Tropical Animal Health and Production

, Volume 49, Issue 5, pp 1035–1040 | Cite as

Incidence and knowledge of bovine brucellosis in Kahuro district, Murang’a County, Kenya

  • Janeffer N. NjugunaEmail author
  • Michael M. Gicheru
  • Lucy M. Kamau
  • Peter M. Mbatha
Regular Articles


Brucellosis in cattle is a zoonosis mainly caused by Brucella abortus. In Kenya, the disease is widespread, but its prevalence is largely unknown. The objective of this study was to investigate incidence rates of brucellosis and farmers’ knowledge on the disease in Kahuro district, Murang’a County. In this study, 150 pooled milk samples were collected from 75 milk collection centers and tested. Subsequently, 230 milk samples were collected from farmers in 16 collection centers in Wangu and Mugoiri divisions whose pooled samples gave positive results. Five cow owners in each of the 16 collection centers were interviewed using a questionnaire to assess their knowledge levels. Wangu division had the highest incidence rate 19% with positive samples observed from 14 collection centers. Mugoiri division recorded 3% with two collection centers having positive samples, while Murarandia had none. All respondents with no formal education were unaware of the causative agent of brucellosis. There was a significant difference in incidence between Mugoiri and Wangu divisions (p < 0.05). Knowledge levels were high in the young and educated farmers compared to the old and uneducated. Frequent screening for brucellosis to identify infected animals should be initiated thus prevent transmission to other animals and humans.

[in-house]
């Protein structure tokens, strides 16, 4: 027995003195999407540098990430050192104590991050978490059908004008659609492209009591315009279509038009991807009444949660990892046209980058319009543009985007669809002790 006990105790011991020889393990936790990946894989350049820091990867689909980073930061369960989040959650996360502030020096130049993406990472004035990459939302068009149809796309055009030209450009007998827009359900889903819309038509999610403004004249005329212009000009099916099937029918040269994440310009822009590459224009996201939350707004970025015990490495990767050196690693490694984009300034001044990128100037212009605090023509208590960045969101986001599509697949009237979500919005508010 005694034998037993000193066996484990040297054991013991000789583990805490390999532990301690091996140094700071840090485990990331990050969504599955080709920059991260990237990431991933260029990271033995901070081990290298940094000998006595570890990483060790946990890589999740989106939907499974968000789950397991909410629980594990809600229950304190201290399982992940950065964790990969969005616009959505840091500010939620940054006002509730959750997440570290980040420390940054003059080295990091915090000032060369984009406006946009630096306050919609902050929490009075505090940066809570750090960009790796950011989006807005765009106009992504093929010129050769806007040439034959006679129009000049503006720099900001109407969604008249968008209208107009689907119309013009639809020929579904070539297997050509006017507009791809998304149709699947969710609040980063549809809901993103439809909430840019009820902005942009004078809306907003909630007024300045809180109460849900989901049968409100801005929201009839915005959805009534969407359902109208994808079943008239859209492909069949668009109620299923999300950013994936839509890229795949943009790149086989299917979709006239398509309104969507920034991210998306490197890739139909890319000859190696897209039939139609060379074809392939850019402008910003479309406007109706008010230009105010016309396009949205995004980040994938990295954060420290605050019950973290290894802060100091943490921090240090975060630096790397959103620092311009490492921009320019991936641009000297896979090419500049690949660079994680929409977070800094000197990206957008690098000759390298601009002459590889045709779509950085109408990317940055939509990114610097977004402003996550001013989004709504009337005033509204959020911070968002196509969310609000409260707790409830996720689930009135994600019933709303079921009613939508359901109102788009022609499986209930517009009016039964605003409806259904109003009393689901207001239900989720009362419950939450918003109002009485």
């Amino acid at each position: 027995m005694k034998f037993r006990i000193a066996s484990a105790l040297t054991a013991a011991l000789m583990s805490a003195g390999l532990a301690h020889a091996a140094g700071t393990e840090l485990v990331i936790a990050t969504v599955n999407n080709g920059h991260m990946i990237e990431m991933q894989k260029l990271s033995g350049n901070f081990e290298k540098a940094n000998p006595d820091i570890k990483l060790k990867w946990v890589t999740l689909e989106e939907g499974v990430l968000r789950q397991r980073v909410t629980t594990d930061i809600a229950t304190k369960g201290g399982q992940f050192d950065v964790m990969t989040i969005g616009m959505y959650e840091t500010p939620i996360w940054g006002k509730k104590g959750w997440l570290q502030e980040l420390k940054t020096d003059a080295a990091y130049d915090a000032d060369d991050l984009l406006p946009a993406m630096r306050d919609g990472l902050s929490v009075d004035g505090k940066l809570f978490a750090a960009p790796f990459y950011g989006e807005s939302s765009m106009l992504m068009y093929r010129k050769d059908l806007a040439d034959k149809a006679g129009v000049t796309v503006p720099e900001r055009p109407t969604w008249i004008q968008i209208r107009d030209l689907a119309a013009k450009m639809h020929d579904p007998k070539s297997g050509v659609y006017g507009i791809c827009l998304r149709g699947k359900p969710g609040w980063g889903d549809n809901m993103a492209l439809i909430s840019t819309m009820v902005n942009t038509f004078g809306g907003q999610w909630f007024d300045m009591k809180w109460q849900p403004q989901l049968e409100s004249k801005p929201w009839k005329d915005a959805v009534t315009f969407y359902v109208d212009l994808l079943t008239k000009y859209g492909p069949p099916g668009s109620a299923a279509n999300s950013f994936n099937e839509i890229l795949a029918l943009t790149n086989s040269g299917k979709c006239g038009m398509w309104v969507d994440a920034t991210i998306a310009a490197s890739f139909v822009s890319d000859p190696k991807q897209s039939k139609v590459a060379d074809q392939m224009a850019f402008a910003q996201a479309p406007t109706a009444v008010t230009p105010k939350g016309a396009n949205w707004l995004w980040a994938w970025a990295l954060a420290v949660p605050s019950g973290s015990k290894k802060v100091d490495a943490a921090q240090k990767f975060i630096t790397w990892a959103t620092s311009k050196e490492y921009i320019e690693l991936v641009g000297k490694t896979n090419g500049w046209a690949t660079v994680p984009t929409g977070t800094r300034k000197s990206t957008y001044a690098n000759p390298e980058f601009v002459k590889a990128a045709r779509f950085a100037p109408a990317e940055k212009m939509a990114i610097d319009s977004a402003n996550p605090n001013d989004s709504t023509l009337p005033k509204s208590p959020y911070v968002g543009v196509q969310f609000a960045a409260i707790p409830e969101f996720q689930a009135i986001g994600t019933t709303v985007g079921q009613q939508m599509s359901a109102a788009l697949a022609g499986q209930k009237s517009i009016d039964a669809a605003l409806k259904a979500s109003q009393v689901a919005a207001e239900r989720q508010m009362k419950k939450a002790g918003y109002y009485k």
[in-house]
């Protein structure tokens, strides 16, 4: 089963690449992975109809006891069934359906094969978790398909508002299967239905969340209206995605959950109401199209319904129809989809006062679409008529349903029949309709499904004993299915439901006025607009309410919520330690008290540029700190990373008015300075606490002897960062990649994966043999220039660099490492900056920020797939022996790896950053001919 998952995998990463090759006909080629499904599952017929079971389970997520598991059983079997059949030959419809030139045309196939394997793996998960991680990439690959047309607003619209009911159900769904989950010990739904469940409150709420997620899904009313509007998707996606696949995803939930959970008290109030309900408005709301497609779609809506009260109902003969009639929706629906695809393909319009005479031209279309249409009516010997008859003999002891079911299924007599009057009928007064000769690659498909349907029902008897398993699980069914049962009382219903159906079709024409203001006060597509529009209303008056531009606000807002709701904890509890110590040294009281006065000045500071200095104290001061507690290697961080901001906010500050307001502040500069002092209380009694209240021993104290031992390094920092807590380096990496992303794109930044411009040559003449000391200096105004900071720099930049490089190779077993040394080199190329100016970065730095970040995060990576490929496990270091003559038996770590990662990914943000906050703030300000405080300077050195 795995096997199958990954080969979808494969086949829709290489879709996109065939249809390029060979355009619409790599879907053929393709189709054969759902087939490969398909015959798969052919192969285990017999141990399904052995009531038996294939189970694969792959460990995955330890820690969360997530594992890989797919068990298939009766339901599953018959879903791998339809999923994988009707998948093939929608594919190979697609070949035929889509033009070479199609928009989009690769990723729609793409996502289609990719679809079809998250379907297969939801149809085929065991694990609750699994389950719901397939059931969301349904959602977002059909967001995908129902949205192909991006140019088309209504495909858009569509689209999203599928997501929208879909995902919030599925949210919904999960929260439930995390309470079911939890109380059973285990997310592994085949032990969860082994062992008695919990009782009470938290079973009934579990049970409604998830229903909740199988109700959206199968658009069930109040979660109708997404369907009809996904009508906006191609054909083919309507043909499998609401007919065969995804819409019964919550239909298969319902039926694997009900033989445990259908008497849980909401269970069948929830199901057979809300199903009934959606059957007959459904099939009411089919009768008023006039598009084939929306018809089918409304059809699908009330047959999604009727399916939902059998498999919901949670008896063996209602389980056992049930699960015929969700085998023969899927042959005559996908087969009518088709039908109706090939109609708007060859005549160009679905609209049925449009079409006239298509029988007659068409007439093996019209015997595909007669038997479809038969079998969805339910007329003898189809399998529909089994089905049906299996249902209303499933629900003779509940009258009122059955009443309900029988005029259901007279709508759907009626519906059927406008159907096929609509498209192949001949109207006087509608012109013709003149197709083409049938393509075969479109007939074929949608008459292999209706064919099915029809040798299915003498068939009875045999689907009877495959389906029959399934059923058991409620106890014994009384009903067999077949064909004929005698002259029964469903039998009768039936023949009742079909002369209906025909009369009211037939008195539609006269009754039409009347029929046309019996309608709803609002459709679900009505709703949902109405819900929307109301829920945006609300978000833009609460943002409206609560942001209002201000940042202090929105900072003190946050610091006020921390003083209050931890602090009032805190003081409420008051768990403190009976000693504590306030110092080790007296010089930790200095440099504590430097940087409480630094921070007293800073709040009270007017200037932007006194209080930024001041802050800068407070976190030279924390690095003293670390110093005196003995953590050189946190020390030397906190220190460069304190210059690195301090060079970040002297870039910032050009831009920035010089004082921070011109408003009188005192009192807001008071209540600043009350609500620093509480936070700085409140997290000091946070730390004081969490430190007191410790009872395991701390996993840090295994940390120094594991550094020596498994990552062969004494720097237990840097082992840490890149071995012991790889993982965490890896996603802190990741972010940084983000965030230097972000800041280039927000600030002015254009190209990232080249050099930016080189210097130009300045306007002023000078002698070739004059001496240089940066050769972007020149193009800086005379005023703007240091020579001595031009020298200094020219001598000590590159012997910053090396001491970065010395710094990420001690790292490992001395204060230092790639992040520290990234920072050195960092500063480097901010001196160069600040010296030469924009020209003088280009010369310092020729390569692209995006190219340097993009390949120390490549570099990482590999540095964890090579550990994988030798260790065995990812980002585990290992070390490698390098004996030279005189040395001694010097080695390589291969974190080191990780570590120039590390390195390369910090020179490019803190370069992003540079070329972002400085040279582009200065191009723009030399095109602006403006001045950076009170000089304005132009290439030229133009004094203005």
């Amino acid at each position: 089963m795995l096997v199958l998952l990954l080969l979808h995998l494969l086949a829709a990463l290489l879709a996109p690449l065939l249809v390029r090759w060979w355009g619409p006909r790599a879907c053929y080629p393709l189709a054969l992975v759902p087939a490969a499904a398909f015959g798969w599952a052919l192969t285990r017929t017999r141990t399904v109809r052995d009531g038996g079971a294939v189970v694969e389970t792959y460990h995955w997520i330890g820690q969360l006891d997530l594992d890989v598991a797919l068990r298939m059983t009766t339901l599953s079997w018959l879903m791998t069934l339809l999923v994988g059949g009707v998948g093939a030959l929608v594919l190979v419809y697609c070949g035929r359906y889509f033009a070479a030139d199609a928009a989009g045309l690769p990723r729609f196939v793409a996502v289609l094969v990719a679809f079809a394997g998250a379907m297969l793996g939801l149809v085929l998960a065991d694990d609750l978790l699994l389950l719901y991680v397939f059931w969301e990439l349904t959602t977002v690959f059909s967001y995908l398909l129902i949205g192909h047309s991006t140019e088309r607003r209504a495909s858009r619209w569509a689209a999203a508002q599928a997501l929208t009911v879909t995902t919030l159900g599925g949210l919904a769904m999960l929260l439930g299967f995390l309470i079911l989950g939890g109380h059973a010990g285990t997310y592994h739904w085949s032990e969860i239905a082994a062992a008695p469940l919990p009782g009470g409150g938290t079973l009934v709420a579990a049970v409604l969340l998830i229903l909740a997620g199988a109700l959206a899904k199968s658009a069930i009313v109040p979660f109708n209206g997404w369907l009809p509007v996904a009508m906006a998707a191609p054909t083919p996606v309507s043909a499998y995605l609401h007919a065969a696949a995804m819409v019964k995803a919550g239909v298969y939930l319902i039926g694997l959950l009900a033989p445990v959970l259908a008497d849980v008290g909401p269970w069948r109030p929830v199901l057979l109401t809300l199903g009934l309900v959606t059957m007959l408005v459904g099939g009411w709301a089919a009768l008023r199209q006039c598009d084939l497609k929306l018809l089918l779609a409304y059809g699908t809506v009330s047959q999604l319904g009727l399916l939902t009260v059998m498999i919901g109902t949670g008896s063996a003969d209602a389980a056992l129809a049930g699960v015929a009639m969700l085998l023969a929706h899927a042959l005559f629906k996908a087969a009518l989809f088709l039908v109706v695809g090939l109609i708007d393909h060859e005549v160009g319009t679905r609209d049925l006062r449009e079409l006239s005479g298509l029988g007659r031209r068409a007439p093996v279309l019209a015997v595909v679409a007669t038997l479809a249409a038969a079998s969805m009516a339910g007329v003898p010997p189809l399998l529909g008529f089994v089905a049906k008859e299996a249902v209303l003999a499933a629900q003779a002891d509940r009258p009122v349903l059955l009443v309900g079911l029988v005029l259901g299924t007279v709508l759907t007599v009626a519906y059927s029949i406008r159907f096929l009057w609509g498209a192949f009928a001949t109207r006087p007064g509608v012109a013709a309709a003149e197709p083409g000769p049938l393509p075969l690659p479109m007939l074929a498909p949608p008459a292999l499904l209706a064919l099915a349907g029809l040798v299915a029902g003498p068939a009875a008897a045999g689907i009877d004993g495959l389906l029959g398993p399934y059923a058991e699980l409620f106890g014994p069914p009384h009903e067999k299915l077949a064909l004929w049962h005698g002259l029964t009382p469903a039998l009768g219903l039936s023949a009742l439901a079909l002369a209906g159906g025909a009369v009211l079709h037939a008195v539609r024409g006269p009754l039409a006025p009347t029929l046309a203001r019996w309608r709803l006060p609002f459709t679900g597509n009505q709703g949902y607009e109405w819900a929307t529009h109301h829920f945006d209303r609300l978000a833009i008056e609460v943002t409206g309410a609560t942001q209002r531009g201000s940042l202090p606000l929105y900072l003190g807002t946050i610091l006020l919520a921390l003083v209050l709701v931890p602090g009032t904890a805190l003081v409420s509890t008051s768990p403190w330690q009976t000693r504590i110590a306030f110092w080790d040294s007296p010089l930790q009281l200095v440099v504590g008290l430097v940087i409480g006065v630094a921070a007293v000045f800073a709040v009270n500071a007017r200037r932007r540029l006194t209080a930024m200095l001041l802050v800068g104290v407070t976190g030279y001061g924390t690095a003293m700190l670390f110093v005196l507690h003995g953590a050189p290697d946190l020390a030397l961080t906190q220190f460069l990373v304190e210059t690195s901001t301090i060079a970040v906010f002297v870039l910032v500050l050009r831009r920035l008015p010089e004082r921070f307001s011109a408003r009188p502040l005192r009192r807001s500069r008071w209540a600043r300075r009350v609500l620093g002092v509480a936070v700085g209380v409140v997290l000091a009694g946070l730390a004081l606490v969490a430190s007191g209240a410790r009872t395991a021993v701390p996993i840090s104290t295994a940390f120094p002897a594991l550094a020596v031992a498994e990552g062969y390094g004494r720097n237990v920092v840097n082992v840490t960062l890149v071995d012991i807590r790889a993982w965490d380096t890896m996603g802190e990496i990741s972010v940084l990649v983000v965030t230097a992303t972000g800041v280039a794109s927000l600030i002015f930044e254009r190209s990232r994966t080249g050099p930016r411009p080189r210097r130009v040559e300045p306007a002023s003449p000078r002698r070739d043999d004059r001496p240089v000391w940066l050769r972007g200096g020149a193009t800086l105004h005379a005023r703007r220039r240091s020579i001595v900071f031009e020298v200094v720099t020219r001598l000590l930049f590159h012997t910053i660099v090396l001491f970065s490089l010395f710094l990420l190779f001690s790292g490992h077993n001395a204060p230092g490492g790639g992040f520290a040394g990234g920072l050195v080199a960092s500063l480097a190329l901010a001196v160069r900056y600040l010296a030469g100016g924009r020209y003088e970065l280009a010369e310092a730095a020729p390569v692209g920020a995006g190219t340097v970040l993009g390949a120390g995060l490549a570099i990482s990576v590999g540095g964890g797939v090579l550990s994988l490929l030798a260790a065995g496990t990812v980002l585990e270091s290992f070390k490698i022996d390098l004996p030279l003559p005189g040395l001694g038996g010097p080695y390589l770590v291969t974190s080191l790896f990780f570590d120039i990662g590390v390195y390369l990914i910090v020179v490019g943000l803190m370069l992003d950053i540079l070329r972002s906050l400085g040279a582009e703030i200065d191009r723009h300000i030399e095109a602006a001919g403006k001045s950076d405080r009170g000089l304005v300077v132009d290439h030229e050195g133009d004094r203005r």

Brucellosis Zoonosis Transmission and incidence 



The authors wish to acknowledge the director of Veterinary Services and head of Central Veterinary Laboratories Kabete (CVL) for granting permission to carry out the study in their laboratories. We thank all the staff working at the CVL for their invaluable support during data collection. We acknowledge the farmers who agreed to participate in this study, without whom this work would not have been realized.

Compliance with ethical standards

Conflict of interest

The authors declare that they have no conflict of interest.

Ethical clearance

Approval of the study was obtained from Graduate School Kenyatta University. To ensure confidentiality, code names instead of farmer’s names were used. The farmers were informed on the study purpose prior to commencement of the research through questionnaire preliminaries.


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Copyright information

© Springer Science+Business Media Dordrecht 2017

Authors and Affiliations

  • Janeffer N. Njuguna
    • 1
    Email author
  • Michael M. Gicheru
    • 1
  • Lucy M. Kamau
    • 1
  • Peter M. Mbatha
    • 2
  1. 1.Department of Zoological SciencesKenyatta UniversityNairobiKenya
  2. 2.Ministry of Agriculture, Livestock and Fisheries, Central Veterinary LaboratoriesNairobiKenya

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